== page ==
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Ontario Auditor General Report on Smart Meters – Some initial thoughts

December 11, 2014

The Ontario Auditor General's report on smart meters has draw a lot of attention to the question of smart meter deployment and time of use energy pricing. I have been participating in an SSHRC funded research project involving academic partners in Ontario, BC, Quebec, and the US around smart meters and smart grids. A working paper on the state of smart meter and smart grid policy and practice in Ontario is on the SEI website at

The Auditor General has placed a very strong emphasis on the negative dimensions of smart meter deployment in Ontario. There is no question that in the effort to move smart meter deployment forward quickly serious errors were made. At the time the key decisions were made, in the middle part of the last decade, there were very strong perceptions of a crisis around the province’s ability to meet critical summer peaks in electricity demand. Smart meters were seen as an essential tool demand response, particularly through the implementation of time of use pricing, and also as a means for grid managers to strengthen their ability to manage and stabilize the grid. At the same time, the rapid roll-out of smart meter deployment before technical and interoperability standards were fully developed, has led to ongoing concerns regarding the potential for future upgrades in capabilities and services.

That said, the Auditor-General might have more fully acknowledged the potential benefits of smart meter deployment. Smart meters are an enabling technology, whose potential uses have yet to be fully realized. This is in part a result of the consideration that the software and technologies needed to fully utilize the data being generated by smart meters are only beginning to emerge.

The Auditor General also ignores some important successes around smart meter deployment in Ontario. The process has proceeded with remarkably little social conflict – a situation in stark contrast to what has been seen in Quebec, BC and many US states. There have also been important successes around privacy and data access issues that flowed from collaborations between the IESO and Ontario’s information and privacy commissioner. Our early experience with the technology has also put us a generation ahead of most other jurisdictions around the emergence of a smart grid. Most of the places we have looked at in Canada and US through our project are still at the smart meter implementation stage. We are moving well beyond that in terms of the technical and policy conversations that are now happening in Ontario.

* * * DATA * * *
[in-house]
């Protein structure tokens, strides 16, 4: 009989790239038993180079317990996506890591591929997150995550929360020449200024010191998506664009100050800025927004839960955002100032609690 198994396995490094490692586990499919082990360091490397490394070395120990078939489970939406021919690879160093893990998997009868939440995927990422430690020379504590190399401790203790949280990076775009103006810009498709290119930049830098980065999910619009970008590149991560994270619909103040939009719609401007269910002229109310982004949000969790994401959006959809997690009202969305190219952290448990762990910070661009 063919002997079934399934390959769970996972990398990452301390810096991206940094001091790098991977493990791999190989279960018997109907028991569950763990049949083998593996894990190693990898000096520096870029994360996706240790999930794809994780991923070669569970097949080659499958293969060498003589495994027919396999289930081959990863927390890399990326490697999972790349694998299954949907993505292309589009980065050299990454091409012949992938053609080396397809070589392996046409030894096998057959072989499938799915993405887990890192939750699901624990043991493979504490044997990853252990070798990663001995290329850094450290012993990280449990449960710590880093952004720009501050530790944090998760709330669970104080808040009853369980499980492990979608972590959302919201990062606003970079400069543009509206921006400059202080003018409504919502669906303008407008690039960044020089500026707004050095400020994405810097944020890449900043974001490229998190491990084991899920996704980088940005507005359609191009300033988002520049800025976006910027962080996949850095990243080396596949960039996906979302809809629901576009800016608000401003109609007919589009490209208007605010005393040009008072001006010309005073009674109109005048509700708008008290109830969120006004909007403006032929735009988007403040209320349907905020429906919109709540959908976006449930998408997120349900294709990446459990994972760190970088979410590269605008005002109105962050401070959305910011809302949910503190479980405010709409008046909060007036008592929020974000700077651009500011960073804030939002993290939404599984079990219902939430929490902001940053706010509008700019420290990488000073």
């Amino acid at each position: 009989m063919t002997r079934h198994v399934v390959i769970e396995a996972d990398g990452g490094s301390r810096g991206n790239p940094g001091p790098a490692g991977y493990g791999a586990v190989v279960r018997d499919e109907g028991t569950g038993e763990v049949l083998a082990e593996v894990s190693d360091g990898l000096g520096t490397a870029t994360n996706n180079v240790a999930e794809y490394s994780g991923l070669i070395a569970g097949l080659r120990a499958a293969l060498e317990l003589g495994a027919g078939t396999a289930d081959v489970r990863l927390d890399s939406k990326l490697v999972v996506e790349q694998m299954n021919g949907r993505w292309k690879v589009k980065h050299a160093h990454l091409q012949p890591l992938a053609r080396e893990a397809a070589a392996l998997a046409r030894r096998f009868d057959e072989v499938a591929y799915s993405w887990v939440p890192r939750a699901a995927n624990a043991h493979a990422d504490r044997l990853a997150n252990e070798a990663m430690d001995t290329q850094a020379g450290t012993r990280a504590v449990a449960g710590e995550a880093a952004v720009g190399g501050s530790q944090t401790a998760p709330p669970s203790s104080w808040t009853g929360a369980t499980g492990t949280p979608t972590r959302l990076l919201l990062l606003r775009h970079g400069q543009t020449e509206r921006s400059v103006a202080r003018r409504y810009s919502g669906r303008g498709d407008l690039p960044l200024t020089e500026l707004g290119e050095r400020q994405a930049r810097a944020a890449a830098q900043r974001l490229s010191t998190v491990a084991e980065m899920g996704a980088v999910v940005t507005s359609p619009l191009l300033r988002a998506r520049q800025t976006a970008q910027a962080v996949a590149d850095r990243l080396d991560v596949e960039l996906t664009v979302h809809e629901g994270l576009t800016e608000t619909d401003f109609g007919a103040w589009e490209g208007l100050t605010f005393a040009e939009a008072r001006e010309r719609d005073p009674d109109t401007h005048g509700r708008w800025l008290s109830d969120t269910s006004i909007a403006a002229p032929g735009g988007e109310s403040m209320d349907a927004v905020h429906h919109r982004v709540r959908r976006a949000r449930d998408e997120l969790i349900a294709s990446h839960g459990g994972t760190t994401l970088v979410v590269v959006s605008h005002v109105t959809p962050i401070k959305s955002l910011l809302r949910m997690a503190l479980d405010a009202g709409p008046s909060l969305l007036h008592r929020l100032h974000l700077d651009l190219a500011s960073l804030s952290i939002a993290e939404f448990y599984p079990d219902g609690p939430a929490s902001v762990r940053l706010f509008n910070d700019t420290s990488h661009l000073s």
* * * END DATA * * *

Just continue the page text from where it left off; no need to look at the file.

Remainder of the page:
It is important to separate issues around the concepts of smart meters and time of use pricing, from the specific problems with implementation in Ontario - not throwing the baby out with the bathwater as it were – something around which the Auditor General could have done a better job. Much of the criticism levelled in the report isn't about whether smart meters and a smart grid are a good idea per se - rather it is about how the government handled implementation – its failure to make as full use of TOU pricing as it could have, for example.
More generally, it is unfair for the Auditor General to blame smart meters and FIT contracted renewables for the problems of suplus baseload generation and the global adjustment. Both of these problems are overwhelmingly driven by character and cost of the province's nuclear power plants, something the Auditor General fails to acknowledge.